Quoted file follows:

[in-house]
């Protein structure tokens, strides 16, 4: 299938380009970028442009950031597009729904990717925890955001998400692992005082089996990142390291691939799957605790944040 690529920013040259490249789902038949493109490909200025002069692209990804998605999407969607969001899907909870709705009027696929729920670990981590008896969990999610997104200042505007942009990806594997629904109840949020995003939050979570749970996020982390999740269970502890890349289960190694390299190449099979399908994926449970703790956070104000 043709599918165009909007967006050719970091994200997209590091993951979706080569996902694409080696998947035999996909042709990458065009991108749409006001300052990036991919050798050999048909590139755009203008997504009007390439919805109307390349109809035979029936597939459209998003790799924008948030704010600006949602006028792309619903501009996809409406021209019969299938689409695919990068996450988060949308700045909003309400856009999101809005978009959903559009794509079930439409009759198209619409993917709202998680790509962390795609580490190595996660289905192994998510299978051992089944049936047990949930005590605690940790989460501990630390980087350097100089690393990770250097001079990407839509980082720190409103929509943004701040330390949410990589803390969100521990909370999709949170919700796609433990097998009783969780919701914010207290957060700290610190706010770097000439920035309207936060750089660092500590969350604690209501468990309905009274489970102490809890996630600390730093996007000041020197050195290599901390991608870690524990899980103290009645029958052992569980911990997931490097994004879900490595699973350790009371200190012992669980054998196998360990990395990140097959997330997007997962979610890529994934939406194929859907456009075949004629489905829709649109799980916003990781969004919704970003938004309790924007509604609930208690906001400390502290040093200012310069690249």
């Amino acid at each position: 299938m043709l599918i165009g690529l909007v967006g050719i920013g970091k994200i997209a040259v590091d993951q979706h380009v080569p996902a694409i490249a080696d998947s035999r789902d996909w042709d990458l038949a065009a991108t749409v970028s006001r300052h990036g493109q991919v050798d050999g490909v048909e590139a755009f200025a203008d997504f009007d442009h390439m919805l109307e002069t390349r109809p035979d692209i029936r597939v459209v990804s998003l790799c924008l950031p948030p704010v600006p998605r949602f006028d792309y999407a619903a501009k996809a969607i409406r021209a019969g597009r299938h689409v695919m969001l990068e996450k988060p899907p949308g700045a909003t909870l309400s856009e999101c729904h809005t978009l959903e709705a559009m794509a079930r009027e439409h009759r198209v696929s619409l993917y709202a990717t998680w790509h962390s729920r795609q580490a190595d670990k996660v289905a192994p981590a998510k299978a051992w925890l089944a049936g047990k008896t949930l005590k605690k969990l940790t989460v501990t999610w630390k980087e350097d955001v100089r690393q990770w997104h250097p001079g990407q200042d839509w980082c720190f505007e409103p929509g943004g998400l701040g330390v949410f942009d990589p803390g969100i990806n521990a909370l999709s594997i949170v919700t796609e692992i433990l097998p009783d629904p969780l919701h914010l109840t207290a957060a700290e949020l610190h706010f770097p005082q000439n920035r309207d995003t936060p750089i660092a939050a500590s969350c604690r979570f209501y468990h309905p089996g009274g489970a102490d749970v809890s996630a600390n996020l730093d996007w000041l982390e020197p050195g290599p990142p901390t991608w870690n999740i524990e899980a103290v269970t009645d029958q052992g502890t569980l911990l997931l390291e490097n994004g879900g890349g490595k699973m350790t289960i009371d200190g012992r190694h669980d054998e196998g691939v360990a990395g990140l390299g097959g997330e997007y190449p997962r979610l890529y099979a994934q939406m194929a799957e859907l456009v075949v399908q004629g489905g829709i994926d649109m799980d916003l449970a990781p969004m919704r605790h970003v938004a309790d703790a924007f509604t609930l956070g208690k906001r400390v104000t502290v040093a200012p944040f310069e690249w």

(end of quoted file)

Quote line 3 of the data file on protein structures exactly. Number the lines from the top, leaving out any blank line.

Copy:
């Amino acid at each position: 299938m043709l599918i165009g690529l909007v967006g050719i920013g970091k994200i997209a040259v590091d993951q979706h380009v080569p996902a694409i490249a080696d998947s035999r789902d996909w042709d990458l038949a065009a991108t749409v970028s006001r300052h990036g493109q991919v050798d050999g490909v048909e590139a755009f200025a203008d997504f009007d442009h390439m919805l109307e002069t390349r109809p035979d692209i029936r597939v459209v990804s998003l790799c924008l950031p948030p704010v600006p998605r949602f006028d792309y999407a619903a501009k996809a969607i409406r021209a019969g597009r299938h689409v695919m969001l990068e996450k988060p899907p949308g700045a909003t909870l309400s856009e999101c729904h809005t978009l959903e709705a559009m794509a079930r009027e439409h009759r198209v696929s619409l993917y709202a990717t998680w790509h962390s729920r795609q580490a190595d670990k996660v289905a192994p981590a998510k299978a051992w925890l089944a049936g047990k008896t949930l005590k605690k969990l940790t989460v501990t999610w630390k980087e350097d955001v100089r690393q990770w997104h250097p001079g990407q200042d839509w980082c720190f505007e409103p929509g943004g998400l701040g330390v949410f942009d990589p803390g969100i990806n521990a909370l999709s594997i949170v919700t796609e692992i433990l097998p009783d629904p969780l919701h914010l109840t207290a957060a700290e949020l610190h706010f770097p005082q000439n920035r309207d995003t936060p750089i660092a939050a500590s969350c604690r979570f209501y468990h309905p089996g009274g489970a102490d749970v809890s996630a600390n996020l730093d996007w000041l982390e020197p050195g290599p990142p901390t991608w870690n999740i524990e899980a103290v269970t009645d029958q052992g502890t569980l911990l997931l390291e490097n994004g879900g890349g490595k699973m350790t289960i009371d200190g012992r190694h669980d054998e196998g691939v360990a990395g990140l390299g097959g997330e997007y190449p997962r979610l890529y099979a994934q939406m194929a799957e859907l456009v075949v399908q004629g489905g829709i994926d649109m799980d916003l449970a990781p969004m919704r605790h970003v938004a309790d703790a924007f509604t609930l956070g208690k906001r400390v104000t502290v040093a200012p944040f310069e690249w």